Story Pile: Barry

Barry is the Breaking Bad anime.

NO no no no don’t go hang on I mean it.

Since I assume you’re not familiar, Barry is a 2019 comedy-drama series made by a guy called Bill Hader, who’s from this show I’ve never seen called Saturday Night Live that apparently, a lot of people care about. I dunno, whatever, what’s important is that it’s this TV series about a heavily traumatised neurodivergent ex-soldier who is emotionally manipulated by an exploitative family friend into making large piles of money as a hitman, of which he sees almost nothing. One day on the way to do a job he encounters an acting class and is seized by a want to do the thing he sees other people doing, ie, pretending to be people.

What follows is a really interesting and initially very funny story that contrasts this highly skilled, incredibly dangerous man with bad social skills and his attempts to take on a task that requires him to emotionally connect with relative strangers, all of whom are self-obssessed arseholes. With those pieces in place, you get most every second-tier very good actor in Hollywood who’s done great work but never been a leader and let it go. Think a bit like how Leverage gave every character actor room to flex as hammy villains, or the way Arrested Development was full of comedians that other comedians loved.

Bill Hader has described how the entire hook of Barry derives from his own success on Saturday Night Live, where he was very successful at a thing that he didn’t want to keep doing, because doing it made him nervous and anxious. That is, it’s the story of an actor’s experience, given a metaphor to play out across the narrative of an actor’s experience. It’s a good hook, it’s fun, it allows for a lot of interesting references, and, thanks to the way pop culture is generated in this space, Barry gets to basically huff farts like an episode of Family Guy, but in a really good way, a way that sometimes mentions theatre so you can feel smart.

It’s not a comedy? Not really, not in the way that it presents itself. There are some really funny episodes and there’s comedy derived from the nonsense of the story events, but Barry uses comedy more like a sabot; the story is a very serious, very dark tragedy, and part of that tragedy is derived from the way the central character imagines he can just pretend his way into normality, rather than accept reality as it is. What I mean to say is that you’re going to start watching it because it’s funny and keep watching it remembering when it was funny and in the last episode of Season 3 you’re going to realise you just watched 30 minutes of no jokes and you feel like you just got punched in the gut. It’s funny, but it’s very serious. Black comedy doesn’t really feel like it quite counts for it here, because the overall trajectory of the story isn’t funny. It’s not building up to some punchline.

I would say that Barry’s biggest weakness is the same as Bojack Horseman‘s, where it’s foundationally a story about, well, whatever, told through the medium of Things That Happened To The Kind Of People Who Get To Live In LA And Make TV Shows. That’s not a serious knock on it but man, it seems really full of inside baseball bullshit and it’s very good at conveying a reality of dealing with the awfulness within the tv-making industry but it’s very important to remember it’s a reality. I don’t know how real it is. I don’t know how true this is to the actual life and experience of living and working in Los Angeles. It might be that a lot of the people in that space are nice, but the successful ones are shitheads so they assume all the people they met along the way are also shitheads. I can’t tell. I’m so far removed from it, and the people in the position to tell me what it’s like are definitionally, good at convincing me of things that aren’t true.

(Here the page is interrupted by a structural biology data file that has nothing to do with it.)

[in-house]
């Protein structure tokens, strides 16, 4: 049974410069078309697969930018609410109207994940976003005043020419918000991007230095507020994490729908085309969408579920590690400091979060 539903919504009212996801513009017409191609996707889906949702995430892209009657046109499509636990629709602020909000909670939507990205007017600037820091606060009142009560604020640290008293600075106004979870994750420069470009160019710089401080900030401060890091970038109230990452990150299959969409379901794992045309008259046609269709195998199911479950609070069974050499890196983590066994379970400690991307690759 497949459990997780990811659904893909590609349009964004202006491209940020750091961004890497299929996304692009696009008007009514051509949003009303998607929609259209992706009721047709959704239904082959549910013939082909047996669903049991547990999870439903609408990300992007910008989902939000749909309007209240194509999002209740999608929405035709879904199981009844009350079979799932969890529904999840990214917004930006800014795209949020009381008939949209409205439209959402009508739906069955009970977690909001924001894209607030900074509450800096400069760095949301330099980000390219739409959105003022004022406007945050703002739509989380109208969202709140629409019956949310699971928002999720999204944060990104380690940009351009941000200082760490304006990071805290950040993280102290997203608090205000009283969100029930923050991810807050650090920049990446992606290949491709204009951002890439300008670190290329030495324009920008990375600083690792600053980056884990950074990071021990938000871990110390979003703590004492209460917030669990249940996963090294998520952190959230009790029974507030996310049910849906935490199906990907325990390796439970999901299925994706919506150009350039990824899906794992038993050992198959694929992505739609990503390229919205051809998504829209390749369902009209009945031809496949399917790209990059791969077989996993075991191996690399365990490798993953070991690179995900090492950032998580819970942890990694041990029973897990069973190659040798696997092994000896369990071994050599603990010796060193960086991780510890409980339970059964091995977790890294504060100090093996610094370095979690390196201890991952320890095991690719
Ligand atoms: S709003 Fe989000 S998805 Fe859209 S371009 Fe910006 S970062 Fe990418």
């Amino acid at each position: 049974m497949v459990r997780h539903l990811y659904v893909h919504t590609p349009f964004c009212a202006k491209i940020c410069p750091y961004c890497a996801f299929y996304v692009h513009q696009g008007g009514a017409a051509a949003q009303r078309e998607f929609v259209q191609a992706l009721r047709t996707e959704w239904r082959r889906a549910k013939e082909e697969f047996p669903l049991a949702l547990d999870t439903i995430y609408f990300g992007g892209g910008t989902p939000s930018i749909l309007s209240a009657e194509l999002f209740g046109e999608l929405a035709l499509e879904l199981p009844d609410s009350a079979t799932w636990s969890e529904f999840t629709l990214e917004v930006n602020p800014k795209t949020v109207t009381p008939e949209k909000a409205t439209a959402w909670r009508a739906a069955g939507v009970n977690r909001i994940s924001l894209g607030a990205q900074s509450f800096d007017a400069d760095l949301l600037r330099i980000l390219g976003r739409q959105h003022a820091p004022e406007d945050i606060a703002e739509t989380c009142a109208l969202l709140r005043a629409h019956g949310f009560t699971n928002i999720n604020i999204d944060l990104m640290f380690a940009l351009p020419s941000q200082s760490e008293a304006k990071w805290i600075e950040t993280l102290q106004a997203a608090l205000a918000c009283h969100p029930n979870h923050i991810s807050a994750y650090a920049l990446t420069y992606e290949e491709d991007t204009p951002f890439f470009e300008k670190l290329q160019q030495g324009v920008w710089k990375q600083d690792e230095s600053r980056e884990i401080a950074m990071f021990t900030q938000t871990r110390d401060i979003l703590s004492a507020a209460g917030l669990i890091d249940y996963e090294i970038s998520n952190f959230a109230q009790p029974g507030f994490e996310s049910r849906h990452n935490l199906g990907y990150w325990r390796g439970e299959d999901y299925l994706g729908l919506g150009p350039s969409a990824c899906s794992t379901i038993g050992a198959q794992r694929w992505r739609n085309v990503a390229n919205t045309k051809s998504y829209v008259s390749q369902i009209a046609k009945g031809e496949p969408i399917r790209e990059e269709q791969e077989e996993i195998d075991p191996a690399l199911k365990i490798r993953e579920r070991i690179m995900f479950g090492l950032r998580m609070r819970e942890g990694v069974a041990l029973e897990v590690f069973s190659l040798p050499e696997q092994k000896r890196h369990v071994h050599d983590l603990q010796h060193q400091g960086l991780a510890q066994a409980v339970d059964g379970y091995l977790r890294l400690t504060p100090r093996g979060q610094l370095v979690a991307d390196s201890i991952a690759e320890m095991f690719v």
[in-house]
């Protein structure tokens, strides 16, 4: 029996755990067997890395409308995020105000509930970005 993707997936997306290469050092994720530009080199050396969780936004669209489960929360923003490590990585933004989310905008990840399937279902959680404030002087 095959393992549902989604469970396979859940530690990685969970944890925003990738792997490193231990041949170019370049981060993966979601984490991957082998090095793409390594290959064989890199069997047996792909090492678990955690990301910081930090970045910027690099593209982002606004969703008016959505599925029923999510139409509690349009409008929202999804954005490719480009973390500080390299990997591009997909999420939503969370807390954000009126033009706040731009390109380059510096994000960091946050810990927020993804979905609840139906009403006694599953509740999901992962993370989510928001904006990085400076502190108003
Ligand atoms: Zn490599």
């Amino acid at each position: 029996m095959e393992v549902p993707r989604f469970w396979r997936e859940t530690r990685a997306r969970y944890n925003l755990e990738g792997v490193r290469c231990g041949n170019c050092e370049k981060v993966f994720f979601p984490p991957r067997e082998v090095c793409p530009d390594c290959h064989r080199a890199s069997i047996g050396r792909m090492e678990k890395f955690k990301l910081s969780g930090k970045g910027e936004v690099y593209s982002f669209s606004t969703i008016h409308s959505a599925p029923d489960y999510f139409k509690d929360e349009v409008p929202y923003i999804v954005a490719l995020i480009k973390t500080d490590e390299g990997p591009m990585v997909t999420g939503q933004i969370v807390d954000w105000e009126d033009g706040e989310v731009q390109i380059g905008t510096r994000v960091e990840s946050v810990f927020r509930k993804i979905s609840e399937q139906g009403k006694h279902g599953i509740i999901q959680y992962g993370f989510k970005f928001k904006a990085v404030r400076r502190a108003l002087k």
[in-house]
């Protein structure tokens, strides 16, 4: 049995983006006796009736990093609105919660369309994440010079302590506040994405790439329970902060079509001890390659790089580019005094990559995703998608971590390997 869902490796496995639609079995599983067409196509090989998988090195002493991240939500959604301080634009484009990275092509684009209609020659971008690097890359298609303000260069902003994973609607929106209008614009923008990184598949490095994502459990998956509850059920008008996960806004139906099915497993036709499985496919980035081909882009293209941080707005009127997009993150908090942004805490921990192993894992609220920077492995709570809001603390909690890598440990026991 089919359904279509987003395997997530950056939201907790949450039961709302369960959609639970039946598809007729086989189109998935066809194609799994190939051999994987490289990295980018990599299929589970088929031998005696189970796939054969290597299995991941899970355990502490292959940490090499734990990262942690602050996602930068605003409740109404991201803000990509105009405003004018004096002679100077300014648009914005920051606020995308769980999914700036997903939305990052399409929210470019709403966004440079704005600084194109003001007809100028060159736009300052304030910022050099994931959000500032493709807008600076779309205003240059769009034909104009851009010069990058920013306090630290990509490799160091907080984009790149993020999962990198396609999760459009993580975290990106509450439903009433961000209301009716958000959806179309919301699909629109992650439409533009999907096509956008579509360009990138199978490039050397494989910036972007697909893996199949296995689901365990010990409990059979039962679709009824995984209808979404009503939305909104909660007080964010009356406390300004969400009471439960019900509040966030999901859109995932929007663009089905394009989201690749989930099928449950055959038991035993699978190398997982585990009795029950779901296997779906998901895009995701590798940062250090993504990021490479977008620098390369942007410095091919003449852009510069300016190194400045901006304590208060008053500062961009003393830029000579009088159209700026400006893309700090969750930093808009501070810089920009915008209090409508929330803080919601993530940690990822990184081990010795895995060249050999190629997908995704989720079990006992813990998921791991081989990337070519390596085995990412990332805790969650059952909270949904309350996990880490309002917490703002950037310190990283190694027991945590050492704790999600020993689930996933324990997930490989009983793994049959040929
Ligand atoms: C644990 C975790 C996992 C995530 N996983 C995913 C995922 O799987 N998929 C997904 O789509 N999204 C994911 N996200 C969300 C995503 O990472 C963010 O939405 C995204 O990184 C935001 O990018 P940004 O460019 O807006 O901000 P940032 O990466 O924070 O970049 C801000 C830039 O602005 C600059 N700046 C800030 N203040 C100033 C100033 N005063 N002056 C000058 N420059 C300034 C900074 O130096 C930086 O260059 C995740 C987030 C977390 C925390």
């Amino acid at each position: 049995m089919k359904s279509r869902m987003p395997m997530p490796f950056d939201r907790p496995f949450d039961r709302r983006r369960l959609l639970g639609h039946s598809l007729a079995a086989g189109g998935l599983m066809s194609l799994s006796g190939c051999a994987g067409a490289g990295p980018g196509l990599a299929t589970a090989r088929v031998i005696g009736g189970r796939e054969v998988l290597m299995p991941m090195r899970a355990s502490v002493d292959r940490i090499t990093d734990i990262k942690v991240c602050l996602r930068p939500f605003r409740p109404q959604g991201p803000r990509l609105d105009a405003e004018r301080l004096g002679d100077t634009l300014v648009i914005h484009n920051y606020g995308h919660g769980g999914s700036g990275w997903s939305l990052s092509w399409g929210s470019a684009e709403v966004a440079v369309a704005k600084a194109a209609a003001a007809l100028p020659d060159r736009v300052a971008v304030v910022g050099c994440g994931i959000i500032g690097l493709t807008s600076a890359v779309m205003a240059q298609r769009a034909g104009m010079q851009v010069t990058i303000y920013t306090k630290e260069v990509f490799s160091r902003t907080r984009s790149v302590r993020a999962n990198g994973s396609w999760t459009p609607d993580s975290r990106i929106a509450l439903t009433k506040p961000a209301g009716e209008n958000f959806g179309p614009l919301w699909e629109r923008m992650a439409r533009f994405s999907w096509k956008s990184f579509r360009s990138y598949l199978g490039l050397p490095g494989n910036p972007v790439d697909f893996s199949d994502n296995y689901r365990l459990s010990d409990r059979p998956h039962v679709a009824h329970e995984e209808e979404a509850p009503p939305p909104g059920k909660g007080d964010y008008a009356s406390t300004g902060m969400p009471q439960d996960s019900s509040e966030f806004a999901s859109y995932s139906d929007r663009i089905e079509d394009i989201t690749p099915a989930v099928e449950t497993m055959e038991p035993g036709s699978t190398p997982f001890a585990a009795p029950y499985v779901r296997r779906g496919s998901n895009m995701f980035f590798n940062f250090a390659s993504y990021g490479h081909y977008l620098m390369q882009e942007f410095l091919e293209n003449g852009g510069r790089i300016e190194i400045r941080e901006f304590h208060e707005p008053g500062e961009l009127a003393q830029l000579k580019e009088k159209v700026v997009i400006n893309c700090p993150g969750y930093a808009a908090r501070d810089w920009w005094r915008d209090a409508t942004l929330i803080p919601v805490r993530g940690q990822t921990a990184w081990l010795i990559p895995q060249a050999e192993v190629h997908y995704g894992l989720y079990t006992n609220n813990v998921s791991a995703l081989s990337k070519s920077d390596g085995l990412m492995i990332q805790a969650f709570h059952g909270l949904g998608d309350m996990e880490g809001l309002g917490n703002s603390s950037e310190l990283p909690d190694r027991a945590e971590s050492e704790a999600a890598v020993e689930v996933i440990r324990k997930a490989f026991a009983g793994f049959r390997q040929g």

What the fuck, right?

But back to that original premise. That Barry is the anime of Breaking Bad. I don’t mean in that they tell the same plot, because they don’t, even if you want to draw deliberate parallels between two male leads with a skill and a gift that doesn’t make them happy and who have to reconcile that hurting other people does make both of them feel really good, that’s not what I’m getting at here.

Breaking Bad is the live action TV show that white people would not shut up about for a few years. It was a realistic (seeming) gritty narrative about a thing that felt very realistically like it could happen; that all the details of the setting and the people involved could, more or less, happen that way, and the reasons for why related to entirely reasonable, believable shadow economies.

Where Barry steps into this space is the same believable, reasonable shadow economies and therefore, the higher grades of what people would do for the scale of money in those spaces, but all the characters are hyper-real, amplified, and concentrated. Barry isn’t a hitman who scares people, he’s the goddamn apocalypse. Cousineau’s not just a figure with connections, he’s known by everyone and they kinda hate him. Characters who are reasonable are reasonable in a way that’s literally shocking, and people’s ideas of solutions to problems are amplified and ridiculous even as they are reasonable within the context of this amplified world.

It can’t be as elastic as anime, per se, but the reactions, the narrowcast attention, the entire memeplex is the anime version of what Breaking Bad is.

Show’s real good, I liked it, I kinda don’t need more of it, but hopefully what’s coming is the last of it.

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